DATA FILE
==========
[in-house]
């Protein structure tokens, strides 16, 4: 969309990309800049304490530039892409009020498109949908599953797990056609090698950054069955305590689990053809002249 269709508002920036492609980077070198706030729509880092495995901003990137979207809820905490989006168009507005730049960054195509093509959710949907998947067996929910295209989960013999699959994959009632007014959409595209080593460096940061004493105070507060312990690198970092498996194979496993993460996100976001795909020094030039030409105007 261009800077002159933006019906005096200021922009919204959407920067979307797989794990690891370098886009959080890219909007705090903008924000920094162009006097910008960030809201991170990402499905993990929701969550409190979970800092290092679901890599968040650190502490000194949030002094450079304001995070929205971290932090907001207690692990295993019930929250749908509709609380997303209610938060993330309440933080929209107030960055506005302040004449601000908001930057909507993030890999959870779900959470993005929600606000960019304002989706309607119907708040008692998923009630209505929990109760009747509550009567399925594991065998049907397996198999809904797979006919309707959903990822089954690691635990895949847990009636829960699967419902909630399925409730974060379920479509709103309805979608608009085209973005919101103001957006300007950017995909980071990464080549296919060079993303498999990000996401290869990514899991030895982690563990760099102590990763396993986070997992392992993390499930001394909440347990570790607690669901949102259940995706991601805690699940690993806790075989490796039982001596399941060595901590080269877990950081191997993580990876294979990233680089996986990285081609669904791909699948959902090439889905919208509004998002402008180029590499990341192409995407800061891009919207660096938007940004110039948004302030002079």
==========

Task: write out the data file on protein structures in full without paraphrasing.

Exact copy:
[in-house]
């Protein structure tokens, strides 16, 4: 969309990309800049304490530039892409009020498109949908599953797990056609090698950054069955305590689990053809002249 269709508002920036492609980077070198706030729509880092495995901003990137979207809820905490989006168009507005730049960054195509093509959710949907998947067996929910295209989960013999699959994959009632007014959409595209080593460096940061004493105070507060312990690198970092498996194979496993993460996100976001795909020094030039030409105007 261009800077002159933006019906005096200021922009919204959407920067979307797989794990690891370098886009959080890219909007705090903008924000920094162009006097910008960030809201991170990402499905993990929701969550409190979970800092290092679901890599968040650190502490000194949030002094450079304001995070929205971290932090907001207690692990295993019930929250749908509709609380997303209610938060993330309440933080929209107030960055506005302040004449601000908001930057909507993030890999959870779900959470993005929600606000960019304002989706309607119907708040008692998923009630209505929990109760009747509550009567399925594991065998049907397996198999809904797979006919309707959903990822089954690691635990895949847990009636829960699967419902909630399925409730974060379920479509709103309805979608608009085209973005919101103001957006300007950017995909980071990464080549296919060079993303498999990000996401290869990514899991030895982690563990760099102590990763396993986070997992392992993390499930001394909440347990570790607690669901949102259940995706991601805690699940690993806790075989490796039982001596399941060595901590080269877990950081191997993580990876294979990233680089996986990285081609669904791909699948959902090439889905919208509004998002402008180029590499990341192409995407800061891009919207660096938007940004110039948004302030002079």